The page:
Aces on Bridge — Daily Columns

The Aces on Bridge: Wednesday, January 19th, 2022


A V Ramana RaoFebruary 2nd, 2022 at 1:43 pm

Hi Dear Mr Wolff
Perhaps south did not need that discard of heart. One NT by south notwithstanding , Beng vulnerable west ventured two hearts bid showing hearts and a minor ( in this case clearly diamonds) marking him with almost all high card points. If west has five carded diamond, he has only three cards in black suits. If west has A KJ of spades, he is void in clubs and he would force declarer . With Ax in spades, perhaps he would have led his singleton club.
So, win the lead and play back a heart . West wins and if he returns heart dummy leads spade eight passing to west who may return diamond . Win in dummy and spade. When east doesn’t cover, pass and when west shows out, declarer has easy ten tricks as once east has come up with A J of spades, west needs to have Q of clubs for his vulnerable overcall . Looks like doubledummy analysis but should not be difficult at table.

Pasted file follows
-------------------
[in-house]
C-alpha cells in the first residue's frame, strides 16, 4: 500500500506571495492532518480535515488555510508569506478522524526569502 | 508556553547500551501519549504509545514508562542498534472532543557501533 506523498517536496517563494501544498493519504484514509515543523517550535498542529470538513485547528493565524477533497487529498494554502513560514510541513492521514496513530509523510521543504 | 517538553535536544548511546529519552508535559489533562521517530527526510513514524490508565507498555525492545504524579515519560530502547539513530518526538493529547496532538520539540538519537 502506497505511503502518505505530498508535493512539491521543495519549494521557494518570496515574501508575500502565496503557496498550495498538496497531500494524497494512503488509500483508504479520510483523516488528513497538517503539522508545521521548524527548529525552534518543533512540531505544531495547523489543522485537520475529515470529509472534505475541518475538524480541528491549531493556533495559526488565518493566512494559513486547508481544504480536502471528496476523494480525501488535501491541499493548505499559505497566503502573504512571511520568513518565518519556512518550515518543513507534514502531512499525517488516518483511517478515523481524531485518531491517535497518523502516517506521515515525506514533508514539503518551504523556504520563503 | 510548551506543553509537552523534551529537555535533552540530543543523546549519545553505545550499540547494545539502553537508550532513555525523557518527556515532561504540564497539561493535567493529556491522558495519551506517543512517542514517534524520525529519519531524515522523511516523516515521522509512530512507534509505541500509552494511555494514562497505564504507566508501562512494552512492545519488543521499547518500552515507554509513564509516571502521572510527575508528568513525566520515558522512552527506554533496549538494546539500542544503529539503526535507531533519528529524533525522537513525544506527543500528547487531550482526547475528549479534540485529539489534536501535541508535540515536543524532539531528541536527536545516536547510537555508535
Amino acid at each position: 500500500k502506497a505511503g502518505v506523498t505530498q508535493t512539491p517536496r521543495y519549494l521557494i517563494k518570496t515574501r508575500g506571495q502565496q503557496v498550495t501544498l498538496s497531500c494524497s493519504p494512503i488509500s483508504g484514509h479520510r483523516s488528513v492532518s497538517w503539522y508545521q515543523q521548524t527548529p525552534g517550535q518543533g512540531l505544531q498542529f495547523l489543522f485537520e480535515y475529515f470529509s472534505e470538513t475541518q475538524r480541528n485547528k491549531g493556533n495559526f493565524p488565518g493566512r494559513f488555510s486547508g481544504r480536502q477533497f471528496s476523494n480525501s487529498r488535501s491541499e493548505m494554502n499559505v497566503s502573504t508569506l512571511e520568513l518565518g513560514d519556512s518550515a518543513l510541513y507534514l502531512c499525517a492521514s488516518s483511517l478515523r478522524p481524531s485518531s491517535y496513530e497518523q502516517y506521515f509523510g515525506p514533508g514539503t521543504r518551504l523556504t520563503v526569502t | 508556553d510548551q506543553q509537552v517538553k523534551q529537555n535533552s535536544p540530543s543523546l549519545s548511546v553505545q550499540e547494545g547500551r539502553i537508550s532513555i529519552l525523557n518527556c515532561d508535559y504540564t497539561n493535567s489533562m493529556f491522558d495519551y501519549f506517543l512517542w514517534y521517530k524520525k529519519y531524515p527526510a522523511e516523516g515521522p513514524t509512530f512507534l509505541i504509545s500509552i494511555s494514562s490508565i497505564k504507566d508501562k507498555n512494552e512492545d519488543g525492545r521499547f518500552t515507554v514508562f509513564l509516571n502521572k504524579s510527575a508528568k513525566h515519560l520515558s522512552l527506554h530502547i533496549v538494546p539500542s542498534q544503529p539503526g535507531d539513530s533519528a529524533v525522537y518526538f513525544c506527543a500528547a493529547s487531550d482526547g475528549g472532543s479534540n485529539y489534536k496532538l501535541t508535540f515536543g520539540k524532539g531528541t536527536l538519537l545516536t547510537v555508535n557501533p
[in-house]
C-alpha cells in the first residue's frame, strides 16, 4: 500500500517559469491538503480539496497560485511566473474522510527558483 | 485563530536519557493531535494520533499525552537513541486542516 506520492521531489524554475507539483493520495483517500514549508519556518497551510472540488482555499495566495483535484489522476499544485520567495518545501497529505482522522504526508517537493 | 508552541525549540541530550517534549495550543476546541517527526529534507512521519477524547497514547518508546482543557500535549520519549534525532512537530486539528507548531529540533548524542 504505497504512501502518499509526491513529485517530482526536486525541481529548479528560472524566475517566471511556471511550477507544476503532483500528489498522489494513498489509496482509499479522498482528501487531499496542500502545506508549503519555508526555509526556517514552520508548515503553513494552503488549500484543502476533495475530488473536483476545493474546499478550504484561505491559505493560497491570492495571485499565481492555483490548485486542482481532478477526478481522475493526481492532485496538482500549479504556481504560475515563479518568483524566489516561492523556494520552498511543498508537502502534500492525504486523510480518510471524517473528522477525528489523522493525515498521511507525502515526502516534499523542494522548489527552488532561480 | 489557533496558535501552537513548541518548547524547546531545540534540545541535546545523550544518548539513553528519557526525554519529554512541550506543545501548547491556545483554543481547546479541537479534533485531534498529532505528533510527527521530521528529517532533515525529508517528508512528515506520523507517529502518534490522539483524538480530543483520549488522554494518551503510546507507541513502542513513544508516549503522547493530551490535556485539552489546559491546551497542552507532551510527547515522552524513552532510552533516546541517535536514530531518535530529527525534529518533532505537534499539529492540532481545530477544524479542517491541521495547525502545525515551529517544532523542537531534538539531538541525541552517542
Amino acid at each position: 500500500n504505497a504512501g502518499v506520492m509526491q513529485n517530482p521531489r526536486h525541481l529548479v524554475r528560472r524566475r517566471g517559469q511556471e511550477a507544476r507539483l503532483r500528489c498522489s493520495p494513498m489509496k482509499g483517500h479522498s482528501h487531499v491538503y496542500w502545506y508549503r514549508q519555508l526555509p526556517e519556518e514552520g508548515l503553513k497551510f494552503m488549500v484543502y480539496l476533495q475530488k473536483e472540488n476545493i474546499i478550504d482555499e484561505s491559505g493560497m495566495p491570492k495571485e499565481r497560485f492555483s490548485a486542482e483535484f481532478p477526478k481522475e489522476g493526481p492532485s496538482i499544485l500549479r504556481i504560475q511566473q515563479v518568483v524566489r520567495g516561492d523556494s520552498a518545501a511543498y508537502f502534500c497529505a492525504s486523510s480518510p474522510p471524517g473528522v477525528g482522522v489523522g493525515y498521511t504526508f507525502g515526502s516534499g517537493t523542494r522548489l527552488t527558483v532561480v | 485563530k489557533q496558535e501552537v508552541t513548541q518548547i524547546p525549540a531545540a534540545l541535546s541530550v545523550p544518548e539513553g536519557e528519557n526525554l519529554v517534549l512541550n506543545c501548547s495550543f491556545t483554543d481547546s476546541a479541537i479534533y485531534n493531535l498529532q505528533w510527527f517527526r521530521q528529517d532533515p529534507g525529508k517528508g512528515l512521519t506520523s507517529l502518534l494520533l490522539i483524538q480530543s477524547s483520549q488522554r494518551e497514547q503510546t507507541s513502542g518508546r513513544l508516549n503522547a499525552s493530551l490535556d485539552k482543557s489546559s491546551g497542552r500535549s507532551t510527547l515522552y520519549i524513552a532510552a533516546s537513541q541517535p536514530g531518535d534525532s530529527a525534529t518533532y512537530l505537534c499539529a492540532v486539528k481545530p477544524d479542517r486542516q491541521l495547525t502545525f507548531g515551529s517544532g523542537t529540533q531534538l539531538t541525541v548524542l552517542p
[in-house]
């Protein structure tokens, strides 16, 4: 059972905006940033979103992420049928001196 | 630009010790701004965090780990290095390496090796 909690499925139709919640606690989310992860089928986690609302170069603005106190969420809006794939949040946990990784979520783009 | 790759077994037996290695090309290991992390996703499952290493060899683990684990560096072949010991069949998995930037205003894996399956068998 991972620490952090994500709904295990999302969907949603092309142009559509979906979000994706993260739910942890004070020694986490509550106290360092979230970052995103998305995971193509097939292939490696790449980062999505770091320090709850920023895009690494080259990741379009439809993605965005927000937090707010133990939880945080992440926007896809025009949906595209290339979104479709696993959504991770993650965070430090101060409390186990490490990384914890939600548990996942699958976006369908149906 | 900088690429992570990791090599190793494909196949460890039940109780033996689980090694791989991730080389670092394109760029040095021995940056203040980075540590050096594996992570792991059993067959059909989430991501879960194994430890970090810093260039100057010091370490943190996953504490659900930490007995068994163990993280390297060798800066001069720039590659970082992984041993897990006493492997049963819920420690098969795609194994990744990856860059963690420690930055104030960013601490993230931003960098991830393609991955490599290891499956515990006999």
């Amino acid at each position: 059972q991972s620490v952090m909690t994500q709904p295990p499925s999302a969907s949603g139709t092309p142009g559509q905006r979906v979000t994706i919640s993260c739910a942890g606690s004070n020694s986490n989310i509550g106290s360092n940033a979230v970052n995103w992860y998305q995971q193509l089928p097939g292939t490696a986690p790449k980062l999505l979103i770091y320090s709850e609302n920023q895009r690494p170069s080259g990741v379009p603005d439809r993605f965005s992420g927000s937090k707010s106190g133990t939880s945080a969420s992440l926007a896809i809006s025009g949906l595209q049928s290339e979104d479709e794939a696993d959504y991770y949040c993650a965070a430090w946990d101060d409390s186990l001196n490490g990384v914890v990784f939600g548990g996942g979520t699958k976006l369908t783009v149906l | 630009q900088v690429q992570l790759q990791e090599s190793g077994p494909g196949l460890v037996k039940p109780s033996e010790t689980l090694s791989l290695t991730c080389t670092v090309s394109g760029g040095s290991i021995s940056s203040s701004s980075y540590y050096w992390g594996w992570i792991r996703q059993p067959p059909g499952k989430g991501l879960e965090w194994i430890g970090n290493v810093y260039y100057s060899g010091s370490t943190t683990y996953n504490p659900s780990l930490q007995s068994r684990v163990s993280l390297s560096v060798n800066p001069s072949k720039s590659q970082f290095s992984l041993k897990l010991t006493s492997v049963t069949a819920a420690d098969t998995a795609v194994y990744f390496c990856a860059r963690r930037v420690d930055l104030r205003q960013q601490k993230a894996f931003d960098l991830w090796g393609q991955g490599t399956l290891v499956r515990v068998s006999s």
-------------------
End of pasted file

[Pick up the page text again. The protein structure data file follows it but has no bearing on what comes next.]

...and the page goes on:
Perhaps without west’s bid, south surely would go down but once he bids, it provides a blueprint for success

bobbywolffFebruary 2nd, 2022 at 2:05 pm


While I agree to your overall judgment, the task of declarer is indeed, at the very least, shaky.

From the get-go, the one card which would appear to be onside might be the club queen (West’s bidding) and when considering West’s boldness, along with East’s raise, either a pinochle deck of high cards or at least one of them must be wearing a bullet-proof vest.

However, nothing above is intended to dispute what you say, other than the declaring by South is no easy pickings.

All three players, other than South, really bid ’em up, and with it, provided a worthwhile hand for discussion, certainly not one where conservative wisdom ruled the day.

Thanks for taking the time to try and add some justification to the bid fest.